This natural event, experts agree, brought Iceland onto the worldwide tourism map. Incredible visitor growth rates of up to 40% annually were the result.
Icelandair's fleet has grown to a stately 30 aircraft (26 Boeing 757s, four Boeing 767s). And one has to see these dimensions in light of the fact the there are just 340,000 Icelanders. But they were very gifted already since the 1960s to take advantage of their geographic position in the middle of the Atlantic to offer cheap connections between Europe and North America.
Saga Business Class
September 22nd 2017
Keflavik - Hamburg
Initially they managed to circumvent the former IATA cartel by operating from Luxemburg. Today Icelandair takes a decentralized approach especially in Germany: Frankfurt, Munich and from November 3 also Berlin-Tegel are served year-round, while Hamburg flights are seasonal, but also offered in winter.
There are two destinations added in North America in 2018, Dallas/Fort Worth and Cleveland, Icelandair thus connects its efficient hub in Keflavik with 20 cities then in the US and Canada, often with transfer times of only about an hour. So elapsed travel times are not longer as if passengers from Berlin or Hamburg would have to change planes elsewhere.
On this dark September morning I am just travelling from Reykjavik to Hamburg. Already at 5.30am I'm on the Flybus, under way to the international airport at Keflavik, almost 50kms away. There, despite the early morning hour, the terminal is very busy, because between 6 and 8am is the time of the big morning wave of flights coming in from America and going out to Europe.
And obviously many passengers take the opportunity for a stopover in Iceland, actively promoted by Icelandair, which doesn't charge higher fares for taking a break. I just travel with a carry-on and get my boarding pass printed at a kiosk, having reserved my seat 4A online already.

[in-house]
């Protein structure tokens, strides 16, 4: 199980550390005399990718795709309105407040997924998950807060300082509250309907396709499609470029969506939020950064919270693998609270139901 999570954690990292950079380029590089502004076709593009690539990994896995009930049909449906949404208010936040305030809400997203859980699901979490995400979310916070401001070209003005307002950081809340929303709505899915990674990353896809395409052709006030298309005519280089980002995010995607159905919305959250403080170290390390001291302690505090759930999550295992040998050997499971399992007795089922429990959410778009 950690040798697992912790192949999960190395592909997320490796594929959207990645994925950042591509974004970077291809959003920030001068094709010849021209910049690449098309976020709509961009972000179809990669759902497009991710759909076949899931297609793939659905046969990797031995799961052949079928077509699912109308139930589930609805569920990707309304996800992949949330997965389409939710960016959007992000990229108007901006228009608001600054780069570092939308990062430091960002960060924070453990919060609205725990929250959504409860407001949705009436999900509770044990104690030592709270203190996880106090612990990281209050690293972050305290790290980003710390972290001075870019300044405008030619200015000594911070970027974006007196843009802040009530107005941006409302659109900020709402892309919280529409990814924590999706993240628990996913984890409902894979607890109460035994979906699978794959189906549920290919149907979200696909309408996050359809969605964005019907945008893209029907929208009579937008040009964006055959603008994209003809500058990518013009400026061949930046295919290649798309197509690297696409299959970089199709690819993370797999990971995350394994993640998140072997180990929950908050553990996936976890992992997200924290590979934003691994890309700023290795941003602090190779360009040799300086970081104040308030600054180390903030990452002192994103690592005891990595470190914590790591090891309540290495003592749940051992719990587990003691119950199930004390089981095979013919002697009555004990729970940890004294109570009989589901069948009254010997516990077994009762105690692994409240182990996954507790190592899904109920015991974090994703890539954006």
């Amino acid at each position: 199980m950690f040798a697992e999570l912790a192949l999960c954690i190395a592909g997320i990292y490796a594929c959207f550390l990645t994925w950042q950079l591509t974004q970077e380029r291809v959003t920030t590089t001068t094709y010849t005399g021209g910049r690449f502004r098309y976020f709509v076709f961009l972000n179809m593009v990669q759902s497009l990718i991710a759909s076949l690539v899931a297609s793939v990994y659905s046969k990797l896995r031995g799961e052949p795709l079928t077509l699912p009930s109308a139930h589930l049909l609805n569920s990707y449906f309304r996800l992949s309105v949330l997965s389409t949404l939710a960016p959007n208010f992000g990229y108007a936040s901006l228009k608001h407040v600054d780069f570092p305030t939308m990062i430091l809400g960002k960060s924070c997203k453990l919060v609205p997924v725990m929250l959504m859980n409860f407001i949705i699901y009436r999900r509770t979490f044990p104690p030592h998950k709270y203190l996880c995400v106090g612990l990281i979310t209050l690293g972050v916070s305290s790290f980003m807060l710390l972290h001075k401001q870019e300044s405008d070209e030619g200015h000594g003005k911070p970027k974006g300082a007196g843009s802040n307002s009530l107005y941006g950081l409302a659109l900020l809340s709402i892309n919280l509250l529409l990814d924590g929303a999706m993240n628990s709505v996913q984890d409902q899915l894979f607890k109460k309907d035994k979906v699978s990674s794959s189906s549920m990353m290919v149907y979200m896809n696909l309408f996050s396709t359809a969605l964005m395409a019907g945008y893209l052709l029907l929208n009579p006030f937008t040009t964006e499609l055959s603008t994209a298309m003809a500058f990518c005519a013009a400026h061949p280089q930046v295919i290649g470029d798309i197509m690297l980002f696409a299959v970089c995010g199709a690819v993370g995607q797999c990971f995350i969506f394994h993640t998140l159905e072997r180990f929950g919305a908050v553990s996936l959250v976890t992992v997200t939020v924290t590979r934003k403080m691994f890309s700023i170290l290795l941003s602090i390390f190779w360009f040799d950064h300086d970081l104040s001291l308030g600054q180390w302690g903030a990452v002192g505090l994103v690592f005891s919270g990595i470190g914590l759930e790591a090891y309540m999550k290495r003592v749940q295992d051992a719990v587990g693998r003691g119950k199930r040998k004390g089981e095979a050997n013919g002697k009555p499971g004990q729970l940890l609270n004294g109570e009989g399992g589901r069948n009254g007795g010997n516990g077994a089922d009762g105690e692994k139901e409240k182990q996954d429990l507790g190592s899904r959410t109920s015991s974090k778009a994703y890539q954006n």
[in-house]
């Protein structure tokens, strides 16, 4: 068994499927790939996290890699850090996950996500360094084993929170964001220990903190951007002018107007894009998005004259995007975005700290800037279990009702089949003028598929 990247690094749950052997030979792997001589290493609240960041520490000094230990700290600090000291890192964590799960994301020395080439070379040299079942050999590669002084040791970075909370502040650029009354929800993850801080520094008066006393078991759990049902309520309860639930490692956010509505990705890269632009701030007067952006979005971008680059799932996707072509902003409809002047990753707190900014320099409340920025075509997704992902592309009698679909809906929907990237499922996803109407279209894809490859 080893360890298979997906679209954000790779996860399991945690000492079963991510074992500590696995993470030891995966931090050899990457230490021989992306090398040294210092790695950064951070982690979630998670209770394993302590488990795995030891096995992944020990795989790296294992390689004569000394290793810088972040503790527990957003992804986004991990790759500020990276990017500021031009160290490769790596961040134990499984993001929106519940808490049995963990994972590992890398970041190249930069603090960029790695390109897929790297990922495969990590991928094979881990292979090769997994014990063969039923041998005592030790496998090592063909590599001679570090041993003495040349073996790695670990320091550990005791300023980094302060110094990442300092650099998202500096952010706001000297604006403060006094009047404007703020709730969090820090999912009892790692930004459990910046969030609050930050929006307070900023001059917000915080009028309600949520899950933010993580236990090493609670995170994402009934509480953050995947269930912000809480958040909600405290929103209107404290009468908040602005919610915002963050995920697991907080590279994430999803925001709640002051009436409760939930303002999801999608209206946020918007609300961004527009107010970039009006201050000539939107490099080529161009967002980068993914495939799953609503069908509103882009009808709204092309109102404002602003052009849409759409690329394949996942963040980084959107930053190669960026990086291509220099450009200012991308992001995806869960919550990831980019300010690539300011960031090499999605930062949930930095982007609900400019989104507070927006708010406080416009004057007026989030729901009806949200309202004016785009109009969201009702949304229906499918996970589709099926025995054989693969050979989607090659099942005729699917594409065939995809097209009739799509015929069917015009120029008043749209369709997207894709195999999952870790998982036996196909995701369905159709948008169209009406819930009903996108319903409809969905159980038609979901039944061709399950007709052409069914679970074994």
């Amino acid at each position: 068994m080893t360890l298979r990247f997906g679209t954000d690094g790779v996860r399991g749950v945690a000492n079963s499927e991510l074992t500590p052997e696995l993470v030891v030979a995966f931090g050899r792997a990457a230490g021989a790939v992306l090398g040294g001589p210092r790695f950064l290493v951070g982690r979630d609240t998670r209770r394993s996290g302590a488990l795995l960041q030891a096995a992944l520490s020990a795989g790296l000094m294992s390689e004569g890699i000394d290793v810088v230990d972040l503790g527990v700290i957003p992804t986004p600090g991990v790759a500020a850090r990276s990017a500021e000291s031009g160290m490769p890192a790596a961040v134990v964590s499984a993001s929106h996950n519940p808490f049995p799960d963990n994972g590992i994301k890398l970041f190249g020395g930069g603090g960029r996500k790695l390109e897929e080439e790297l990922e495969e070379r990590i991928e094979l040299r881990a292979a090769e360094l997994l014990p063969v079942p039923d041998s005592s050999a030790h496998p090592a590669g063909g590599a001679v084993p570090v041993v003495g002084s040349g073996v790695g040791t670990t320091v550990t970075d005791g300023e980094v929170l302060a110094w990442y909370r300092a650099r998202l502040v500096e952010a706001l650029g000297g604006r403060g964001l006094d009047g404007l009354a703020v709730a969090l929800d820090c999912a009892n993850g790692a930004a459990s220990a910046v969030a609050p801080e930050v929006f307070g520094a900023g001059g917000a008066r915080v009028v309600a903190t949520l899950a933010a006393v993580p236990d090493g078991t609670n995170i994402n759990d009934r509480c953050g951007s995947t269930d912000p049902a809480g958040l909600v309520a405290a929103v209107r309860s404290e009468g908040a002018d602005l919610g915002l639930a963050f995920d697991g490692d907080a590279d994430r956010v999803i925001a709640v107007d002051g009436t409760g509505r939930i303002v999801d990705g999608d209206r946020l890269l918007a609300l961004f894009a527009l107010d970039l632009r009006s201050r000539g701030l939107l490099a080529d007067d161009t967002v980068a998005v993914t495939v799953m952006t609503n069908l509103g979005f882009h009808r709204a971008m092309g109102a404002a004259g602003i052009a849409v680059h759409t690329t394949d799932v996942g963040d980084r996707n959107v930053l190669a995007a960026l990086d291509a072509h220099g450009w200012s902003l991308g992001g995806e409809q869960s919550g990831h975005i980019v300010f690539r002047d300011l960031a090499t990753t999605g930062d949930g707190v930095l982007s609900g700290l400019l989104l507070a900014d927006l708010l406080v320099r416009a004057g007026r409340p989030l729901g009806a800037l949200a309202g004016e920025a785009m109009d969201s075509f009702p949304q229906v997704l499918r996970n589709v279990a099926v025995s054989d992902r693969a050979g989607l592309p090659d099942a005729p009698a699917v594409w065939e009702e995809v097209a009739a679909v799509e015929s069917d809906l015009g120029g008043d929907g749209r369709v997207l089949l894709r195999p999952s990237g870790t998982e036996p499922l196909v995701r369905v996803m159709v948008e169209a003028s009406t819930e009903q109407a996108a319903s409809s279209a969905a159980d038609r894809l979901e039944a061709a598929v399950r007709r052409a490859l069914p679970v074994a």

Then it's one floor up. The number of security lanes has been increased in Keflavik several times, the sign says it'll take about ten minutes. I don't see a specific Fast Lane for Business Class customers, but shortly before reaching the main queue I spot an extra entrance gate on the side. I scan my boarding pass, the gate opens, and I am done with all checks within two minutes.
Now I make my way through the bustling terminal to the new Icelandair Saga Lounge, which has been earning great praise since opening in May 2017. And it is indeed huge - more than 1,300 square meters. But also heavily crowded at this time.
There is still ample seating in the vast complex, but it gets very tight at the breakfast buffet, staff is not even able to replenish plates or fill up eggs or muesli. And as daylight arrives hesitantly outside, the weather makes it impossible to enjoy the promised panoramic views.
I start walking through the very stylishly designed lounge. Eye-catcher is a huge block of rock, a so-called Elf Rock. According to Icelandic mythology, there are elfs living inside, and they don't want their rock to be moved, if someone tries they are met with resistance. There are also smaller real rocks popping up in other parts of the rooms, surprising visitors.
The second eye-catcher is the square, glass-covered fireplace in the middle of the main lounge area, there are comfy loungers around it to get cozy. Almost a pity that transfer times in Keflavik are often limited, meaning only few passengers can spend some more time here. That's what I realize now, all of a sudden the lounge is almost empty and I can dig into my breakfast without any pushing and shoving at the buffet.
Even the toilets are decorated with backlit images of Icelandic landscapes, there are also spacious shower cabins. Definitely a very impressive lounge, an important part of the Saga Class product.
When it's time to board I walk down to the gate. Again, there are no signs indicating priority boarding, but beneath the long queue on the left there is another entry on the right, which I specifically head to and are able to board at once. You need a certain level of self-confidence here as a Saga Class customer or you probably stand in a few lines unnecessarily, a clearer signage, also to find the lounge, would be helpful.
This morning it's a Boeing 757-200 registered TF-FIC and named Magni that flies us. It is named after a volcano as all Icelandair aircraft, a sticker points out the nature of the volcano to passengers boarding through door 2L. This is where the customer journey to Iceland begins. Even if half of all passengers just transfer in Keflavik, everybody is supposed to take away a sensual impression of Iceland, and ideally plan on visiting the next time.